• Interest rates rationalized/ penalties removed. From October 1, 2021, delayed payments of License Fee /Spectrum Usage Charge will attract interest rate of SBI’s MCLR plus 2% instead of MCLR plus 4%; interest compounded annually instead of monthly; penalty and interest on penalty removed.
  • For auctions held henceforth, no BGs will be required to secure instalment payments.
  • Spectrum tenure. In future auctions, tenure of spectrum increased from 20 to 30 years.
  • Surrender of spectrum will be permitted after 10 years for spectrum acquired in the future auctions.
  • No Spectrum Usage Charge (SUC) for spectrum acquired in future spectrum auctions.
  • Spectrum sharing encouraged- Additional SUC of 0.5% for spectrum sharing removed.
  • To encourage investment, 100% Foreign Direct Investment (FDI) under automatic route permitted in telecom sector. All safeguards will apply.

Procedural Reforms 

  • Auction calendar fixed.  Spectrum auctions to be normally held in the last quarter of every financial year.
  • Ease of doing business promoted. Cumbersome requirement of licenses under 1953 Customs Notification for wireless equipment removed. Replaced with self-declaration.
  • Know Your Customers (KYC) reforms. Self-KYC (App based) permitted. E-KYC rate revised to only one rupee. Shifting from prepaid to post-paid and vice-versa will not require fresh KYC.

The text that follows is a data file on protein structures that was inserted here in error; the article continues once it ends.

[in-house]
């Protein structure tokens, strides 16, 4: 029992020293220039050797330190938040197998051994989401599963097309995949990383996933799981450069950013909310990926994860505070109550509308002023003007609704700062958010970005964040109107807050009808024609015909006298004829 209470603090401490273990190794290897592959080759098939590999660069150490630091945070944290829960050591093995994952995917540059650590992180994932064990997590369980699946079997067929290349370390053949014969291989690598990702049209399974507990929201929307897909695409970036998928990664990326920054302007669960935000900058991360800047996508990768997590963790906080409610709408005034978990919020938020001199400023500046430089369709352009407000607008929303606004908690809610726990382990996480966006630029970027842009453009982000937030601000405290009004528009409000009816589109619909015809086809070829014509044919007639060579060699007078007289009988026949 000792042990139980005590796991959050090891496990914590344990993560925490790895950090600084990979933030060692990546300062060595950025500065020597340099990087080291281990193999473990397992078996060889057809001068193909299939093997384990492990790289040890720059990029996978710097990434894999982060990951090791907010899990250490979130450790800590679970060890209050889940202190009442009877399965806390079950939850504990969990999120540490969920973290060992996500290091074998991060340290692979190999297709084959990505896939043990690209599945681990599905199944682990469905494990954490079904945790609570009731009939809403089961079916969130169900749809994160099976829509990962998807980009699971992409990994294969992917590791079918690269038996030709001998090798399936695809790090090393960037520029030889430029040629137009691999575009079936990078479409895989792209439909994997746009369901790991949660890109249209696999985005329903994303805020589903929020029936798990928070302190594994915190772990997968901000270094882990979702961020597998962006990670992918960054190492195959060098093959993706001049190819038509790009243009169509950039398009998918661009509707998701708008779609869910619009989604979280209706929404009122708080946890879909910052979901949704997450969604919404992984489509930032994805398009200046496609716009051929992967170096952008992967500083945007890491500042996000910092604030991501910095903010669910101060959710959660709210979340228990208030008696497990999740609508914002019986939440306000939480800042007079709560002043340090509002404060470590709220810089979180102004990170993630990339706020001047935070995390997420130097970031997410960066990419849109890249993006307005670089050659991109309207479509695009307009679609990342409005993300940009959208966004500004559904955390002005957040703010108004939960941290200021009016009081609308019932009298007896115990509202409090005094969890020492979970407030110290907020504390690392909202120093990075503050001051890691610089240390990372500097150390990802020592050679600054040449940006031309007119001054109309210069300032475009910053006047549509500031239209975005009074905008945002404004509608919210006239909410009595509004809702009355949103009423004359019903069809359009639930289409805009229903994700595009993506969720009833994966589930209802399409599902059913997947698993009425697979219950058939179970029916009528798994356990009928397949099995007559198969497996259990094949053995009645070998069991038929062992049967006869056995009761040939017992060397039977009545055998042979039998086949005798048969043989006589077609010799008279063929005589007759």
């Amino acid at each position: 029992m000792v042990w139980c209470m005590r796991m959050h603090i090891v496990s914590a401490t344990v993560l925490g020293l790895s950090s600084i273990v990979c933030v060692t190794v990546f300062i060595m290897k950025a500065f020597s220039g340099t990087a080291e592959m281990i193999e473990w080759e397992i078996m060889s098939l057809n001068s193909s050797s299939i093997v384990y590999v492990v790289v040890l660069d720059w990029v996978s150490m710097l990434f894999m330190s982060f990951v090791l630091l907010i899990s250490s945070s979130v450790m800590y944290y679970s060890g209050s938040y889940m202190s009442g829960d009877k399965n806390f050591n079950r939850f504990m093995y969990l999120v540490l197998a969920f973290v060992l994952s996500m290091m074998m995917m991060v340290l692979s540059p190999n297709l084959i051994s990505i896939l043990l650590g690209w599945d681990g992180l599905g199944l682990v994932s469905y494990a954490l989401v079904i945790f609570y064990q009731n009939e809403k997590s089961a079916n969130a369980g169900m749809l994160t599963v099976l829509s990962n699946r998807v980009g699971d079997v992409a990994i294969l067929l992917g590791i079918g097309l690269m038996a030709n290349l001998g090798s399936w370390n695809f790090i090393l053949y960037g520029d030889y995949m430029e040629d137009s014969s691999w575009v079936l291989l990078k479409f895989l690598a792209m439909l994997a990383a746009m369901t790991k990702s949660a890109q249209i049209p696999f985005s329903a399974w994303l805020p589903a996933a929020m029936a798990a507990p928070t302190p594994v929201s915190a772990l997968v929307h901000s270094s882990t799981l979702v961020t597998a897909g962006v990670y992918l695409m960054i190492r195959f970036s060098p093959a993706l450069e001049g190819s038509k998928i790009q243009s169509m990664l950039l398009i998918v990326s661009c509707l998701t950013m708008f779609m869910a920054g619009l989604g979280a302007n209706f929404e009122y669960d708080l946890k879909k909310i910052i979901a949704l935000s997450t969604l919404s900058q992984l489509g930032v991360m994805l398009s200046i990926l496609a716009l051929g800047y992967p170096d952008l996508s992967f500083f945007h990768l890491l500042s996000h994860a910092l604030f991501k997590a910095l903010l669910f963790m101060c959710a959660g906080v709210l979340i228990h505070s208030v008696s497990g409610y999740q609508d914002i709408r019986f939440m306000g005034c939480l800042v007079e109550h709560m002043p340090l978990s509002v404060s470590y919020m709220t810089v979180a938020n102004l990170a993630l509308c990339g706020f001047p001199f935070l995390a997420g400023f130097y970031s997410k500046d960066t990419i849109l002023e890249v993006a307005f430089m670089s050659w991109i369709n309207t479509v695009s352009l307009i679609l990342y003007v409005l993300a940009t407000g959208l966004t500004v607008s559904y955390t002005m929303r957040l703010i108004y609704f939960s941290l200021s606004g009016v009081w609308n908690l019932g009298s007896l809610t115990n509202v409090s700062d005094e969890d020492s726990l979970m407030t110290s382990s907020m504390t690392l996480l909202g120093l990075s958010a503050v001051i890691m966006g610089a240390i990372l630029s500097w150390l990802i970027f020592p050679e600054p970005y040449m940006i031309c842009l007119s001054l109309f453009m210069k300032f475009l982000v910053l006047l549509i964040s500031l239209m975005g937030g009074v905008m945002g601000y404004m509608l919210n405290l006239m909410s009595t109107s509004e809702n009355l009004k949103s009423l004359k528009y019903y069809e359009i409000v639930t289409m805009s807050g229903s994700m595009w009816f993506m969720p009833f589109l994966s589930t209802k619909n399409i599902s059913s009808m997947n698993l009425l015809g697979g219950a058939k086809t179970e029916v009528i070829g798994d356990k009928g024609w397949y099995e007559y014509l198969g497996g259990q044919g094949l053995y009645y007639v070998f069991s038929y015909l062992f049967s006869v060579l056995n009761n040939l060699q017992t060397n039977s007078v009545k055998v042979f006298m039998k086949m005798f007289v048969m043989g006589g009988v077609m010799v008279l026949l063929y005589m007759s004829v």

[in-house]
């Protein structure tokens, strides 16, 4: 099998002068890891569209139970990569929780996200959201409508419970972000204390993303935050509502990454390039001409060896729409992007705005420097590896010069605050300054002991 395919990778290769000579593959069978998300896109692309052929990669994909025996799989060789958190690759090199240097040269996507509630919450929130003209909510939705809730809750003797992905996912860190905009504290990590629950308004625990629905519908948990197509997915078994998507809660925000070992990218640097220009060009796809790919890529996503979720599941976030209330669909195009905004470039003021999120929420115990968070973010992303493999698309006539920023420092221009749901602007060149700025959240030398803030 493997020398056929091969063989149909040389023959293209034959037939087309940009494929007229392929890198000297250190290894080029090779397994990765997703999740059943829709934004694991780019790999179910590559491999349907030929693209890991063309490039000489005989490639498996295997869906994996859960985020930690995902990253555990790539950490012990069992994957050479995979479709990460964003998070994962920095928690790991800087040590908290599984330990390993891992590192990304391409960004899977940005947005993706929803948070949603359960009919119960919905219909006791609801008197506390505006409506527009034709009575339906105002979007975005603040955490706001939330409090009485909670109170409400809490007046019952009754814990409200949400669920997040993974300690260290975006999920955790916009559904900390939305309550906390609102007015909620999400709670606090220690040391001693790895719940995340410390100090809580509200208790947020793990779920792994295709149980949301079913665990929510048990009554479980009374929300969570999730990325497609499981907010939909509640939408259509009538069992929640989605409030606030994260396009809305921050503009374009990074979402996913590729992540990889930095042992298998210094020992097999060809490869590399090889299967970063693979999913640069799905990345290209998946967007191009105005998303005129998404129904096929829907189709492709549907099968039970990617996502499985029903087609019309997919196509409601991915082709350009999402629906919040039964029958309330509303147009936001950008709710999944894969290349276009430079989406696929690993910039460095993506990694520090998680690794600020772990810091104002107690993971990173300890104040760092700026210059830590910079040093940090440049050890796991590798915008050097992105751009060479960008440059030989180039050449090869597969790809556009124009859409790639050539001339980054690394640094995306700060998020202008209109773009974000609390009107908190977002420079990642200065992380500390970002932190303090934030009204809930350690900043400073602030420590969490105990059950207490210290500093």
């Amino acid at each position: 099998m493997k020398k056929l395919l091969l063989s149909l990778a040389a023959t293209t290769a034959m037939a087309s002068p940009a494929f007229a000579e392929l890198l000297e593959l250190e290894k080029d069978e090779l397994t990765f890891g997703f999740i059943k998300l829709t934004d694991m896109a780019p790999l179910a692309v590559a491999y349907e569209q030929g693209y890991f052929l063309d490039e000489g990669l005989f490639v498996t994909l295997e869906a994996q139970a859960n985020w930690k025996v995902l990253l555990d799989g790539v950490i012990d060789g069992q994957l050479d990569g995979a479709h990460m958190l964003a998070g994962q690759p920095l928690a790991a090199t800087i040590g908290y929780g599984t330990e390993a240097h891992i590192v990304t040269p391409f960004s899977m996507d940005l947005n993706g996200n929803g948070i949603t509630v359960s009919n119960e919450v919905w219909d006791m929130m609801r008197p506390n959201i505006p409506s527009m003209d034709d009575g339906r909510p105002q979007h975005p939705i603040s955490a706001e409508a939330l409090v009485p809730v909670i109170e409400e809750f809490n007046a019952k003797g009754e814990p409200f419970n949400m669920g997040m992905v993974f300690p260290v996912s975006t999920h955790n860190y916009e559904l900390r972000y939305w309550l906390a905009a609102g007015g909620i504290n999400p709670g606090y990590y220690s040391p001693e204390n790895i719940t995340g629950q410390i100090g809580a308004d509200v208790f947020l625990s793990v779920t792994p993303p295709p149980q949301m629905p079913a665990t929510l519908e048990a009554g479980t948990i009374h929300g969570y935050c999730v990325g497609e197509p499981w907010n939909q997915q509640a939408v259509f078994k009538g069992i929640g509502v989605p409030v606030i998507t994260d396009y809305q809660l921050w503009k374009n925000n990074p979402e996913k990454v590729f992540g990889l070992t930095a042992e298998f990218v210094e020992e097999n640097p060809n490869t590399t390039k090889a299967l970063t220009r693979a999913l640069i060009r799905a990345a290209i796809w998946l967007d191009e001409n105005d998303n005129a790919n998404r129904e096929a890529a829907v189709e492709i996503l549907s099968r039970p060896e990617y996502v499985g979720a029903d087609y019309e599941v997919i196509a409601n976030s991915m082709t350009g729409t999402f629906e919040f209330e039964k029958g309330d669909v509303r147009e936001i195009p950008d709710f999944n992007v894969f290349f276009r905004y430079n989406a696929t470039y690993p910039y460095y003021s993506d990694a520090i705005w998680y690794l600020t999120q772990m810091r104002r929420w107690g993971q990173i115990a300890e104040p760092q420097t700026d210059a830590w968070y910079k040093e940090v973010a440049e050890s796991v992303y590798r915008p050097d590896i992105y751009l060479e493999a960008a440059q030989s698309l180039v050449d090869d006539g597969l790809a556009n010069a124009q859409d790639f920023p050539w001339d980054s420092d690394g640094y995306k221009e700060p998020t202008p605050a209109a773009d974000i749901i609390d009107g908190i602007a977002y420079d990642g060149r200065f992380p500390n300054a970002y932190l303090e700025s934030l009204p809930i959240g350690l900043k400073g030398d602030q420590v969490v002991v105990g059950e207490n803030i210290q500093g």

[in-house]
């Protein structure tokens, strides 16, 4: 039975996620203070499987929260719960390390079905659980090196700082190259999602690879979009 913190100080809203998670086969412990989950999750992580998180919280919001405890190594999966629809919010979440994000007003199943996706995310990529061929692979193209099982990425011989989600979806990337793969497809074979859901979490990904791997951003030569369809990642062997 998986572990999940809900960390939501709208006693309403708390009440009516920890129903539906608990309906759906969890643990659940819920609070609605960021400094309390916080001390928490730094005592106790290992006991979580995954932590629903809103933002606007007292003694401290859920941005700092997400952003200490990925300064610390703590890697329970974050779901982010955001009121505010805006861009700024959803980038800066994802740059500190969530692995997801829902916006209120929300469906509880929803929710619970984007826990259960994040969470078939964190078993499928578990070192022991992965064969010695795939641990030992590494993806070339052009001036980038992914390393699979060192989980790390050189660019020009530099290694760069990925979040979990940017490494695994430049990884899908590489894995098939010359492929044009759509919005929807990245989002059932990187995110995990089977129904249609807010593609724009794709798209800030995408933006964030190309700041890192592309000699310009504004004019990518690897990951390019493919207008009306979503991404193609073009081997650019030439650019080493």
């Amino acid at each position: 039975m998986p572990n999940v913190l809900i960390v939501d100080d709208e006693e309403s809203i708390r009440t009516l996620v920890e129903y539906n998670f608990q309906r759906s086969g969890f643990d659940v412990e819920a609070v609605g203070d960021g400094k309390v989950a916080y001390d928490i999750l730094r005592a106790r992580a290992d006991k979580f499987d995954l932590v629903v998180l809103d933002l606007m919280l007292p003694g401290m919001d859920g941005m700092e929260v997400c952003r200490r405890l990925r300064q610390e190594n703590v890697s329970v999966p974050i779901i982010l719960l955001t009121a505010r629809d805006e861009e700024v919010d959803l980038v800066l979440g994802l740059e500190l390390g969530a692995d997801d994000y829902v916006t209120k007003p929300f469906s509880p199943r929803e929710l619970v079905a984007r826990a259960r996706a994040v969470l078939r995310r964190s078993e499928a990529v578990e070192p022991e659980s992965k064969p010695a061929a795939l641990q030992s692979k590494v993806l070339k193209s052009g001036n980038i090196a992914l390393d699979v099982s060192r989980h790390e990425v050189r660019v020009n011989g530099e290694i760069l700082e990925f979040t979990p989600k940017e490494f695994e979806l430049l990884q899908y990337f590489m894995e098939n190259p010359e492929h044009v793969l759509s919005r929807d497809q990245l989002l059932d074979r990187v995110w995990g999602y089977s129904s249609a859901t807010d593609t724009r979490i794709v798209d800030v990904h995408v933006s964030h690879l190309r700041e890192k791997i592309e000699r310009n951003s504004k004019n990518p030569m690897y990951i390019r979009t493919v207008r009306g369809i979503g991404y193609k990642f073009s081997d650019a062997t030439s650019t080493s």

• Paper Customer Acquisition Forms (CAF) will be replaced by digital storage of data. Nearly 300-400 crore paper CAFs lying in various warehouses of TSPs will not be required. Warehouse audit of CAF will not be required.
  • SACFA clearance for telecom towers eased. DoT will accept data on a portal based on self-declaration basis. Portals of other Agencies will be linked with DoT Portal.

    Addressing liquidity requirements the Cabinet approved 
  • Moratorium/Deferment of upto four years in annual payments of dues arising out of the AGR judgement, with however, by protecting the Net Present Value (NPV) of the due amounts being protected.
  • Moratorium/Deferment on due payments of spectrum purchased in past auctions (excluding the auction of 2021) for upto four years with NPV protected at the interest rate stipulated in the respective auctions.
  • Option to the TSPs to pay the interest amount arising due to the said deferment of payment by way of equity.
  • At the option of the Government, to convert the due amount pertaining to the said deferred payment by way of equity at the end of the Moratorium/Deferment period, guidelines for which will be finalized by the Ministry of Finance.